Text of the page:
After Sgt Peppers, Robyn Hitchcock played Abbey Road (the album) once again for MSF (doctors without frontiers) in the Three Kings Pub on the 1st November 2009 (there was a set the previous night). With him you funnd Graham Coxon (yes the ex-Blur man) on guitar and Mark Bedford (yes the Madness man) on bass. The rehearsals had surely not been very long cos' the playing (and most embarrassingly the singing) is sometimes rough and approximate but after all the pleasure is to hear Robyn Hitchcock pay hommage to this page of musical English history (and mine too since this I listened to this LP more than any other else in my life). And the bonus tracks sung after Abbey Road are finally the best, notably "Old Brown Shoe" (and not "show" as wrongly written on the cover sleeve). The sound capture is not professional of course but of good enough quality to be heard with pleasure (pleasure is the word tonight). Thanks to http://halsprogressiverockblog.blogspot.fr to have posted it 2 years ago. I did a cover sleeve for it cos' of course this has never been on any solid form ever. Enjoy it here or there.
Since "Goodnight Oslo" is one of the best song of the first decade of this century and one of the true masterpiece of Robyn Hitchcock (who composed some others but this one is certainly not the least and I hope not the last), since this song is somewhat a contempory version of "Underwater Moonlight", since it did not get the success it would have deserved, since he released a version sung in Norwegian in his last album (and musically different), since I can't stop to listen to this song on and on for the last 2 days don't ask me why I don't know it myself, and since, at last, Norway is celebrating the awful massacre of the Utoya island, I thought it was a good idea to create this fake 7" so that this song had the spot on it once again. The text is rather obscure but who cares, the song is breathtaking and haunting as few others. Enjoy it here and buy the 2010 album of the same name (one of his best) and also Tromsø, Kaptein released last year. PS. The accoustic Norwegian version in the video below is not the one on this fake 7" and on the album.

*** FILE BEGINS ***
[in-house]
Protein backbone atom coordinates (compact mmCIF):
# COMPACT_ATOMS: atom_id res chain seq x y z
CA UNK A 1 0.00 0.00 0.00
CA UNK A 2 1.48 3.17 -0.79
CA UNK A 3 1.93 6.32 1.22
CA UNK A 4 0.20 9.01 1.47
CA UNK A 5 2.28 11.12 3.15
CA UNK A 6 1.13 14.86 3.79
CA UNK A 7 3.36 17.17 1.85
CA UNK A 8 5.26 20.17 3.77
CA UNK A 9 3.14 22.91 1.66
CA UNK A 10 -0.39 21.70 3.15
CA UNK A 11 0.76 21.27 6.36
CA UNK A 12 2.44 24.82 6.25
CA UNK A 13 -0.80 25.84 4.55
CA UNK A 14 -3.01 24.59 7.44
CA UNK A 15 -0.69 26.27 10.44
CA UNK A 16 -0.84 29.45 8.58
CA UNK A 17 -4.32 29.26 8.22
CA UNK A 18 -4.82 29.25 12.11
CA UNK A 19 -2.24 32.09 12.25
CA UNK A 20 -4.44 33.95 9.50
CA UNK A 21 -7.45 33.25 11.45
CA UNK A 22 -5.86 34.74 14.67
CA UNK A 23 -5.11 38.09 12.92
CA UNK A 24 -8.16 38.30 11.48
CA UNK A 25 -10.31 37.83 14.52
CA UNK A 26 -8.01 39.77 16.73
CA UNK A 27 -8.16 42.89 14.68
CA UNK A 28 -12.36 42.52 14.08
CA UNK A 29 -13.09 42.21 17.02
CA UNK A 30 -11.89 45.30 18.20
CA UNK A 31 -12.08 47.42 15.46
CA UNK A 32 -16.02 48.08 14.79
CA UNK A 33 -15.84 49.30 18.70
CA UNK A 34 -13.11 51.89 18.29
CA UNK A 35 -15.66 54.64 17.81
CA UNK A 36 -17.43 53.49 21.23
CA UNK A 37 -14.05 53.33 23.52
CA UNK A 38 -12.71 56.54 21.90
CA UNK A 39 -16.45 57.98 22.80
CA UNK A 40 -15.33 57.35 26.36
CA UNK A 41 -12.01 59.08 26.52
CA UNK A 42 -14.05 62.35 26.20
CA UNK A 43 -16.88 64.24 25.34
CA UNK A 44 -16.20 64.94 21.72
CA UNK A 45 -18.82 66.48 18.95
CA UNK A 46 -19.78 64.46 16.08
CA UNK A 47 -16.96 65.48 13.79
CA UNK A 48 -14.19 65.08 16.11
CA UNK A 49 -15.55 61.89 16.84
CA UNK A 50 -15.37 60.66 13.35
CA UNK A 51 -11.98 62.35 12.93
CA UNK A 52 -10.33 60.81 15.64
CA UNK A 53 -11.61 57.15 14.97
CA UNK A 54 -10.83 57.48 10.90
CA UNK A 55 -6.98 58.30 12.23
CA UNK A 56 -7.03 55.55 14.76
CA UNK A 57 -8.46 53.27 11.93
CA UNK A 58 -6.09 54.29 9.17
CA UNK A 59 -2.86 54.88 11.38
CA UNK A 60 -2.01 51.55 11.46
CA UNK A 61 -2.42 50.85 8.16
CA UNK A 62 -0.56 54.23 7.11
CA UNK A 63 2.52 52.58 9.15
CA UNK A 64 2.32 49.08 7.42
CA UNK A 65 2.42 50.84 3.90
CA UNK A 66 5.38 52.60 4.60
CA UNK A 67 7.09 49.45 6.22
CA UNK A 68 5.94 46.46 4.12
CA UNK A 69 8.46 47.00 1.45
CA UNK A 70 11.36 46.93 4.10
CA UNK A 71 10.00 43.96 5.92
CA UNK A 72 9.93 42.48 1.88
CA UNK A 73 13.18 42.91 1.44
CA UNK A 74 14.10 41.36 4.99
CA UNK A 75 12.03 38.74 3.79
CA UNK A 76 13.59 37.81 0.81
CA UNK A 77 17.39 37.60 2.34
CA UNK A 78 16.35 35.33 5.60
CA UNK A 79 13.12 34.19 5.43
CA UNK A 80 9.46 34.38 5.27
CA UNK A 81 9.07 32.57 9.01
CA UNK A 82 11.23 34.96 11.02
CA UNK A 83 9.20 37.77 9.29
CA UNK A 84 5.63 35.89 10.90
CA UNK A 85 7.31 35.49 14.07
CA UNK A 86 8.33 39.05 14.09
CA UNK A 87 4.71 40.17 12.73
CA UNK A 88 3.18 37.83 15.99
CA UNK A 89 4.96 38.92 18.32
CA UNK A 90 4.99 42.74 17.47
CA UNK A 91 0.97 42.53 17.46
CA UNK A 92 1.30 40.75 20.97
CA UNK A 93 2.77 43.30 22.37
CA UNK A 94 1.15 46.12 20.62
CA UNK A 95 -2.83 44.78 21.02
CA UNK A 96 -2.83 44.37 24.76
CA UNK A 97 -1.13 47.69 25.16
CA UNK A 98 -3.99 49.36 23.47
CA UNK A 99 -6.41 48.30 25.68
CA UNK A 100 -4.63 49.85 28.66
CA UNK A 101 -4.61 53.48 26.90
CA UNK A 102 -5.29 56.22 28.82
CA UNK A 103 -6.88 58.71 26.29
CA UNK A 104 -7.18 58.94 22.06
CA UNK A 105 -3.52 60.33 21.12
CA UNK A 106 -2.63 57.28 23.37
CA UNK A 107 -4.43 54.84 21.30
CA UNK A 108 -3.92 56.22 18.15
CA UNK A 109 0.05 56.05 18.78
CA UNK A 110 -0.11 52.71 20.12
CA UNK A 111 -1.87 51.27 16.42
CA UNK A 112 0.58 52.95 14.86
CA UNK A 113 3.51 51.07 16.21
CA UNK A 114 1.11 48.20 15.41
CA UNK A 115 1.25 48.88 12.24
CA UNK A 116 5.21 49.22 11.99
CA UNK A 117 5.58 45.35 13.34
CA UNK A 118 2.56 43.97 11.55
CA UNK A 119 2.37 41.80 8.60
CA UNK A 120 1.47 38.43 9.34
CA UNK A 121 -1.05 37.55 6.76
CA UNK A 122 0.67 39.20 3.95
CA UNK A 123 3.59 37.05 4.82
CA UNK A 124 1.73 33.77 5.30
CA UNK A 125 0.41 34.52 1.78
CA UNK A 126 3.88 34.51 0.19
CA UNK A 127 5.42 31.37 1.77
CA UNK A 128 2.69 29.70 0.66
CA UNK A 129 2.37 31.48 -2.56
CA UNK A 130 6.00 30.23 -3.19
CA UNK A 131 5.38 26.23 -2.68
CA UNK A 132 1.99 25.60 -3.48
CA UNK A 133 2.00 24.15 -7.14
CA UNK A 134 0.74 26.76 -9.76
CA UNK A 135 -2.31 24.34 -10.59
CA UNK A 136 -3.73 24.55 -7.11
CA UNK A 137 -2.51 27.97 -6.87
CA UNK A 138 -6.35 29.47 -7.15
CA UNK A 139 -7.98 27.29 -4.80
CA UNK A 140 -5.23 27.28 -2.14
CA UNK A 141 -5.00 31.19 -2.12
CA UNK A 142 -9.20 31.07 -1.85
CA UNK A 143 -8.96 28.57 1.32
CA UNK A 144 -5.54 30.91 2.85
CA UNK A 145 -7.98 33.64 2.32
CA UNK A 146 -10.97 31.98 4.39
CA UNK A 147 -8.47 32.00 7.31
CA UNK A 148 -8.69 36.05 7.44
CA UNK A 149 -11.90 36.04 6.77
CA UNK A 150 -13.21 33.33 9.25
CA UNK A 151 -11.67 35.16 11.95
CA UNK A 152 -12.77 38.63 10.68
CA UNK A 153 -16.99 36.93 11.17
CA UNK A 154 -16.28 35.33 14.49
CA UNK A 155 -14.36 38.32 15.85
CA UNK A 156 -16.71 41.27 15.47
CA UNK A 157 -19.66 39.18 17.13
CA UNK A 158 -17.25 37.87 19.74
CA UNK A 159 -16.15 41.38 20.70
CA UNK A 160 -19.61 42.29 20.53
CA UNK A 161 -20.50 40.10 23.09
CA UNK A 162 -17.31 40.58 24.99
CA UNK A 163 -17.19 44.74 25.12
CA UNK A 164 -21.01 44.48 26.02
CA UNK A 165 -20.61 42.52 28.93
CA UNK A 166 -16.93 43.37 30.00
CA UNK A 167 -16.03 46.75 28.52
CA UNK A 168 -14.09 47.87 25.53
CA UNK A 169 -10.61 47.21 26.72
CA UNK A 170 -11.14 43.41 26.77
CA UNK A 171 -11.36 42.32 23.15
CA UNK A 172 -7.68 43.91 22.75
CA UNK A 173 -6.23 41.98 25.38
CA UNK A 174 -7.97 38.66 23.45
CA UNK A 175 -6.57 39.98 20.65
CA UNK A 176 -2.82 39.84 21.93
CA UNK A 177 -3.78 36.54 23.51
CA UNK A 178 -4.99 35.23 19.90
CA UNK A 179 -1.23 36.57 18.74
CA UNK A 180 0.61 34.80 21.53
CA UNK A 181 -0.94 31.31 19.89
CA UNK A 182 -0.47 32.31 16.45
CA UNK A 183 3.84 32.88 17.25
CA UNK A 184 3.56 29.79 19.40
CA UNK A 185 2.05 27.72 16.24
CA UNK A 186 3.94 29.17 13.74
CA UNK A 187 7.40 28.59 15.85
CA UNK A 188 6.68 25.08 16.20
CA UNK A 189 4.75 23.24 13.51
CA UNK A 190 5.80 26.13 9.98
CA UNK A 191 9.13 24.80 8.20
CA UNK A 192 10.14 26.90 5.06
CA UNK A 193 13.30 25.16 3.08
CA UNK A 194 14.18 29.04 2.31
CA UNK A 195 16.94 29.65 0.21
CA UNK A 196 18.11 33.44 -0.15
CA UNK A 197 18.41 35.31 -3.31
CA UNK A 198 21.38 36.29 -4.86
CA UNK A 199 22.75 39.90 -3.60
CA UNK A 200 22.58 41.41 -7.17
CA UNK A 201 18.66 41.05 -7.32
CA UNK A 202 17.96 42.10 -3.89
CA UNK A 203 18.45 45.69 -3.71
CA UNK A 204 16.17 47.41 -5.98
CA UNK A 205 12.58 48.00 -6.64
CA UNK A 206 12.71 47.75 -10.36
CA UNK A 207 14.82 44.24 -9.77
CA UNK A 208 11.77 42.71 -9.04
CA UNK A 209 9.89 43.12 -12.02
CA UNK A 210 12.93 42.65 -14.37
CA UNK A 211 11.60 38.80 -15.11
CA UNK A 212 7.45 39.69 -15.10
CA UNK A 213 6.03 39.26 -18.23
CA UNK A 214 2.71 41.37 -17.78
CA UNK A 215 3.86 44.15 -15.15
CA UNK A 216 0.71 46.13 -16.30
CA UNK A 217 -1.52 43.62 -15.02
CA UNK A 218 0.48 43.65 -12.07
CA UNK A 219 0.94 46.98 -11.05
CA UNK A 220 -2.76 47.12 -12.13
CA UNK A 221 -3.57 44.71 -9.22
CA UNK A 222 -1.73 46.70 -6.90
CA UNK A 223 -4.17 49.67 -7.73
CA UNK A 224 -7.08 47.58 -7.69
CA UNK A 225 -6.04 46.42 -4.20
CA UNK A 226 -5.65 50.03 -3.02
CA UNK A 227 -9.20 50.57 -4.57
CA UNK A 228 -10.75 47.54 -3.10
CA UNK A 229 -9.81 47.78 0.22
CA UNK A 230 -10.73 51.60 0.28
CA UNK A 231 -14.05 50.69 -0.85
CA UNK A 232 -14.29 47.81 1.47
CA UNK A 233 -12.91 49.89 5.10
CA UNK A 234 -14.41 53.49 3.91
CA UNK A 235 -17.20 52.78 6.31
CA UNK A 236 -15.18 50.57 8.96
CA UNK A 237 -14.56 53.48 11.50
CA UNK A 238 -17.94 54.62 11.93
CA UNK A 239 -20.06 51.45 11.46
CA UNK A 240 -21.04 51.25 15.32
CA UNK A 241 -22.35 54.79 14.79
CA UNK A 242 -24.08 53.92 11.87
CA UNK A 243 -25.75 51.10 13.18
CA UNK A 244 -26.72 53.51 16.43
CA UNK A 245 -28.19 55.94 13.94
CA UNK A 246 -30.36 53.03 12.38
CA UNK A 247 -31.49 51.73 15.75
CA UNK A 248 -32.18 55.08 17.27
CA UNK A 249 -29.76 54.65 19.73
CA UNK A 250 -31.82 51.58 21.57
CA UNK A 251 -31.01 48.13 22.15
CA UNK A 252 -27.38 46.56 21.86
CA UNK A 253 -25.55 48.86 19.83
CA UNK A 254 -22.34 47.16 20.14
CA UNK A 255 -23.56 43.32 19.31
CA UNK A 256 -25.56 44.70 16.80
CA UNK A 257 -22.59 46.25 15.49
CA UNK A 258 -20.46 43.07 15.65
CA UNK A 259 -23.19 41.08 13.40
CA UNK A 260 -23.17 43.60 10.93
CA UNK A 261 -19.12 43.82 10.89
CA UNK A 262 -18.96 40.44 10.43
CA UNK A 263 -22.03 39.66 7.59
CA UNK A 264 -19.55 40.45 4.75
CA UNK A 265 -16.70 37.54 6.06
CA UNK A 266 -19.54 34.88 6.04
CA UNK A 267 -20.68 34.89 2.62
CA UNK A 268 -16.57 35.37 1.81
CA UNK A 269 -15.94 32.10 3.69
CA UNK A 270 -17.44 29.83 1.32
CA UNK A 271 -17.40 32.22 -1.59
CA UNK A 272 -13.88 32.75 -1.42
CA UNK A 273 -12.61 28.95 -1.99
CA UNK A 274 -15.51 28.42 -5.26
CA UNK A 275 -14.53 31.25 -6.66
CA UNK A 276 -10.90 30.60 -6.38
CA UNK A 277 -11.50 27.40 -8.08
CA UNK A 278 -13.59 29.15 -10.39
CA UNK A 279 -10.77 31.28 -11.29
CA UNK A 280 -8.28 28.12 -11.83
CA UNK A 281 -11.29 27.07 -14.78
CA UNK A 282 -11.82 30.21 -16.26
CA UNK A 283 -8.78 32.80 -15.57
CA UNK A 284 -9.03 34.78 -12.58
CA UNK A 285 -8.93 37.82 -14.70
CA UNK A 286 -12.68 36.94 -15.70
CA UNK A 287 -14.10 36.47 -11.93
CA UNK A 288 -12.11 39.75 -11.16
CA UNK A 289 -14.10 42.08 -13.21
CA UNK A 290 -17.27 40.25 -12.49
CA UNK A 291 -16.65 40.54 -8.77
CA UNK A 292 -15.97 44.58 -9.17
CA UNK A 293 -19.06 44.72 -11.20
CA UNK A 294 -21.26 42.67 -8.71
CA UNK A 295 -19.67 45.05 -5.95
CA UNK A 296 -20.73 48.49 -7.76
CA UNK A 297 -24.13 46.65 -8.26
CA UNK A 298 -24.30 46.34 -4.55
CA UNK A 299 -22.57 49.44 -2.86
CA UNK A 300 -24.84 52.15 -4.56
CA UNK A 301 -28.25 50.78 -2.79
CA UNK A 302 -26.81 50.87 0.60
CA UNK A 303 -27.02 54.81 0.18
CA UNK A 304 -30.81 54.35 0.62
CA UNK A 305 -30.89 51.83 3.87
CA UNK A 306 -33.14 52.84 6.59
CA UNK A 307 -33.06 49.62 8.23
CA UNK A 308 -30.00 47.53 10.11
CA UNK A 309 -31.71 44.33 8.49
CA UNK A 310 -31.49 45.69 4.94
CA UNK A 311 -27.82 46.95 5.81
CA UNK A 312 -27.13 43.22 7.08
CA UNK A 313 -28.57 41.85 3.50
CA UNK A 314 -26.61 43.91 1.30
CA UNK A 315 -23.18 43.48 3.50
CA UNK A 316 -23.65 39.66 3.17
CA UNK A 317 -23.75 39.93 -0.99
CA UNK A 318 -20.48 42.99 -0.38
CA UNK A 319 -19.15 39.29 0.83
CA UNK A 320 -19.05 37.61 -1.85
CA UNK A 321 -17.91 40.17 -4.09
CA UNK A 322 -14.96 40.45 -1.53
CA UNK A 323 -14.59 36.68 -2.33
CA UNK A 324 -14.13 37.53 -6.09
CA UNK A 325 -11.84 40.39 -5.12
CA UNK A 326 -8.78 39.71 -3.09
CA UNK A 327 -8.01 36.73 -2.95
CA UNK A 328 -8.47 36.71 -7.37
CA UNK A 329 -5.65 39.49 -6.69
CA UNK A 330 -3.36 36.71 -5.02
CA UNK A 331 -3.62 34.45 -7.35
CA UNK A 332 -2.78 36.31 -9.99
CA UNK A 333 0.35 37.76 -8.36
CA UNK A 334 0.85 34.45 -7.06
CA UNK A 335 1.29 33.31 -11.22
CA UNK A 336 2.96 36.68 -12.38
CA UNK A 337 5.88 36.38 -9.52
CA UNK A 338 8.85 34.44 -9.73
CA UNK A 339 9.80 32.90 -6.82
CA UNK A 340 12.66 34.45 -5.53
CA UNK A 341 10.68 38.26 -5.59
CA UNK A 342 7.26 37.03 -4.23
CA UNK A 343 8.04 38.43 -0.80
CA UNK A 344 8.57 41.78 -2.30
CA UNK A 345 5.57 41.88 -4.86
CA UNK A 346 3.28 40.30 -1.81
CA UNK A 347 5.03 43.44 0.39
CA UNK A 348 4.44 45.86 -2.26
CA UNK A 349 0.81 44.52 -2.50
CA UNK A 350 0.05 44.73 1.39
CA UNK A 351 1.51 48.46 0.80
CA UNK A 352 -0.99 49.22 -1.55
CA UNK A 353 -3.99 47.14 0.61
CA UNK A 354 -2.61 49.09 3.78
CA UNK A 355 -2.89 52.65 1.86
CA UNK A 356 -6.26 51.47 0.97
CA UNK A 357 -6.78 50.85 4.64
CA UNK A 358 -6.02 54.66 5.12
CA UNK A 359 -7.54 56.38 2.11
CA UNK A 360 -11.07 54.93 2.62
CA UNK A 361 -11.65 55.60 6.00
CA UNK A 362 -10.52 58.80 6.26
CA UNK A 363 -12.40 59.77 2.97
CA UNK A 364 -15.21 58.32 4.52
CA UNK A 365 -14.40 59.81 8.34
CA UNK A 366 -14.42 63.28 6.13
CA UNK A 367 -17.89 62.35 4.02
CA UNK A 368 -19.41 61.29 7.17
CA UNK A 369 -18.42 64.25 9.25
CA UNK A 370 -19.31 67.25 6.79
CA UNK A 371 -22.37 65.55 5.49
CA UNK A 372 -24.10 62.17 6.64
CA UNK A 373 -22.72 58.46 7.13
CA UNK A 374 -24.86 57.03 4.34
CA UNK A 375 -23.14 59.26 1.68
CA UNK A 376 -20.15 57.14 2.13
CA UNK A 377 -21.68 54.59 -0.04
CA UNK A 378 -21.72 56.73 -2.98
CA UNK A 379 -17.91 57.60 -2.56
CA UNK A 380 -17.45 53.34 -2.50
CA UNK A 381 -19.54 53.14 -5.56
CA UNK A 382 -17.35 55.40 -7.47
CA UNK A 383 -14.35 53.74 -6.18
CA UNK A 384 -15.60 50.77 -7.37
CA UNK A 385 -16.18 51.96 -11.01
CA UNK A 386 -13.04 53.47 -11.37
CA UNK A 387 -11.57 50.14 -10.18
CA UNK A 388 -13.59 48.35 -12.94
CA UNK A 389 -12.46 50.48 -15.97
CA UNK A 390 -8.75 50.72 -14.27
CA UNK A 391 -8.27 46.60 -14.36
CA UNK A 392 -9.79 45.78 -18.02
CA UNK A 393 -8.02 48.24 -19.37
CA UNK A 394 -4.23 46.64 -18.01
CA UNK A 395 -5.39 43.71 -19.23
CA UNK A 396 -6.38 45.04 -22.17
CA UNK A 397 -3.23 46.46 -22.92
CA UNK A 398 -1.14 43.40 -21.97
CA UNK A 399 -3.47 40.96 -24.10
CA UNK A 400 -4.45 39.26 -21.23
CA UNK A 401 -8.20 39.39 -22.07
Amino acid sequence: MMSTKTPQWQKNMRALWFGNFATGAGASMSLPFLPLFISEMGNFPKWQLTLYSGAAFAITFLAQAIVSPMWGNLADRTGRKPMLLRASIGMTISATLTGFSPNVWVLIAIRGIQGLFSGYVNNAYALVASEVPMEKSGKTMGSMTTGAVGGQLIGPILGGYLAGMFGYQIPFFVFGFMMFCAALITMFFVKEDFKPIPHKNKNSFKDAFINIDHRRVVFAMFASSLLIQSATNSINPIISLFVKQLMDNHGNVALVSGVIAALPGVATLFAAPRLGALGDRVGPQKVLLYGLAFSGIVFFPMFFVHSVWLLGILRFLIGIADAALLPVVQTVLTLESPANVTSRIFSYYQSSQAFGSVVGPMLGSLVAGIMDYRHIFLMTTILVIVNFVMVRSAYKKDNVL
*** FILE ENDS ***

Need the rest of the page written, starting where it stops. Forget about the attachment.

For his second single, Kimberley Rew, now out of the Soft Boys, gathered a dream team for all those (I was) who were in the current pop trip: 3 quarters of the db's and Mitch Easter (Mr Let's Active). Strangely the songs are not so sparkling that we could have hoped but it's a fine couple and they are now rather cult, embodying all that was so naive, innocent and celestial in this first years of the eighties (things would soon turn sour). Strangely, he won't try a solo career but would form The Waves (soon to be Katrina & the Waves) with his old drummer mate Alex Cooper, but that's another story. Now, enjoy this second offer here.